Contraversial Issues in Parenting #1: How to get Baby to Sleep: The Ferber Method

Sleeping Wizard

I’m putting our stake in the ground on this debate: We believe co-sleeping is better than the Ferber method. There are essentially two competing philosophies about how parents ought to put their infant to sleep, The Ferber method and Co-sleeping. In a nutshell, the Ferber method, Named for Dr. Richard Ferber with whom this process has become identified, involves putting your infant to sleep and responding to its cries less and less frequently until the infant learns to sleep on its own without its parents’ comforting. This is also known as the cry-it-out method. The other method is called Co-sleeping, where, as the name implies, the baby sleeps with the parents. In this method the baby has the comfort and attention provided by its parents in order to ease it into sleep.

Now many orthodox pediatricians are opposed to co-sleeping on the grounds that sleeping with an infant in the bed could put the infant in danger, or even kill the infant accidentally in an extreme case. However, the truth is that among parents who do not go to sleep drunk or under the influence of other intoxicants, the baby is perfectly safe: a baby will let you know if it needs you to move the heck out of its way. This anti -co-sleeping stance is an example of what i like to call “learned resistance to salutary instinct” also known as fixing something when it ain’t broke. This is an instance of humans conducting research and devising an artificial behavior because it appears to be more efficient but in reality may actually be worse than what it intends to improve upon.

The funny thing is that Dr. Ferber himself is not a big fan of the Ferber method after all!:

Dr. Ferber, despite his link to the technique, said he rarely used it.

“It’s not a pattern that most parents will do,” he said. (…)

Despite the risks, Dr. Ferber came out in support of co-sleeping, for parents who prefer it, in the latest edition of his book, “Solve Your Child’s Sleep Problems” (Fireside, 2006). “To me, whether a family chooses to co-sleep should be their decision, and we work with them either way,” he said.

One of the most prominent advocates of co-sleeping, Dr. Robert Sears, who co-authored “The Baby Sleep Book” with his father, mother and brother, is a strong critic of “cry-it-out” methods. “We’re all for routines and consistency, so long as the baby isn’t left to cry it out alone,” Dr. Sears said in a telephone interview from his family’s pediatric clinic in Capistrano Beach, Calif.

-NYTimes Science Times Article “For Getting Baby to Sleep” 12/12/06 by Dan Hurley (link to PDF of whole article)

Like so many things in our modern life we have to unlearn the apparently advanced, outwardly efficient ways of doing things and return to straight, simple organic choices. Trust me, baby likes it much better that way!

Additional reference: Slate article written by a “Failed Ferberizer” (web link)

In our case, Isa is so big now, I worry more about myself in the bed. Palma affectionately calls him The Bruiser.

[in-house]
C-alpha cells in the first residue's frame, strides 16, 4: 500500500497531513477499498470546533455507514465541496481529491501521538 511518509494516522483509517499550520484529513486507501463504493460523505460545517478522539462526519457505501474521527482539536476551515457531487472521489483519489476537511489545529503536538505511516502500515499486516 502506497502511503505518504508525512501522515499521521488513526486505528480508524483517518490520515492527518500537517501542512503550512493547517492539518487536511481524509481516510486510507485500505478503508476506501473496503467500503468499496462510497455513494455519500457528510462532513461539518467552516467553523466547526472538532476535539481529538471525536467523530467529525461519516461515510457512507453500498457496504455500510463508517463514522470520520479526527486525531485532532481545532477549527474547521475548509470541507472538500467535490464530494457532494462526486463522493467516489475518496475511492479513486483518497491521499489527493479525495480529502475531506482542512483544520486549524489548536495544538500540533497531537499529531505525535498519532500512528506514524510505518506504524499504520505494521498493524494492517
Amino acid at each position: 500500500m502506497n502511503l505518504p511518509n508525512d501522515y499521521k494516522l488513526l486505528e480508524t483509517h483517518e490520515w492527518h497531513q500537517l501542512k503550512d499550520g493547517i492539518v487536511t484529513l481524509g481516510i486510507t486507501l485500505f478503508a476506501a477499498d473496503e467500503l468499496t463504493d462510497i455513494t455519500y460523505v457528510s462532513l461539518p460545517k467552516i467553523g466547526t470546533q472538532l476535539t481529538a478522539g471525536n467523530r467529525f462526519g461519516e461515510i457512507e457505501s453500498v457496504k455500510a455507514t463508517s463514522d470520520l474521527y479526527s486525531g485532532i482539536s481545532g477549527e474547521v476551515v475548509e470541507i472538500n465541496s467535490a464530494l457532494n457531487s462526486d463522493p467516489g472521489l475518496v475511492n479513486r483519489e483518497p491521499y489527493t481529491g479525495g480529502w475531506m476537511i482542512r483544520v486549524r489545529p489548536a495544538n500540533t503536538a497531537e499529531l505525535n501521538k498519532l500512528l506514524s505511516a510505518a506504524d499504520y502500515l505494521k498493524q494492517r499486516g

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3 responses to “Contraversial Issues in Parenting #1: How to get Baby to Sleep: The Ferber Method

  1. I am also a big fan of the co-sleep method (and sleep with my baby every night). Not only does it make me feel closer to her, it also makes it easier to feed when she wakes up hungry – and i don’t have any worries that i won’t hear her since she’s right next to me. Plus I get the added benefit of watching her beautiful angelic face sleeping, feeling her warm body cuddle up next to me, and knowing that she is safe. Although i do have a crib – I only used it a couple times when I went out and had a few cocktails and didn’t want to put her in any risk.

  2. I am on the other end of this spectrum. My experience is influenced by having a baby with colic who cried no matter what for four (almost five) months. If sleep was to be had she needed to be far from my ear. Also, my husband and I enjoyed those few moments before sleep for our own conversation and cuddling. Our daughter is 2 now and she sleeps 11 hours straight at night as well as a 2 and a half hour nap. She has been sleeping through the night since she was seven months old and we tried the advice in “Healthy Sleep Habits, Happy Child,” which promote letting them sleep on their own and learn to self sooth. We don’t have any sleep problems or intimacy problems. She is surely bonded to us. Mind you, I am home almost full time so we see a lot of each other. If I had to be gone during the day I’d probably want to savor some time at night as well. The other benefit now is that we can leave her with my mom for a night or go out to dinner. It is actually a real blessing to see her grow and be independent like that.

  3. I used both methods for my children
    they were aloud to sleep with me for 1year – mailnly for nursing. after 1 year we did the ferber method and they slept in a crib.
    my daughter didn’t like this as much as my son who took to it easily.

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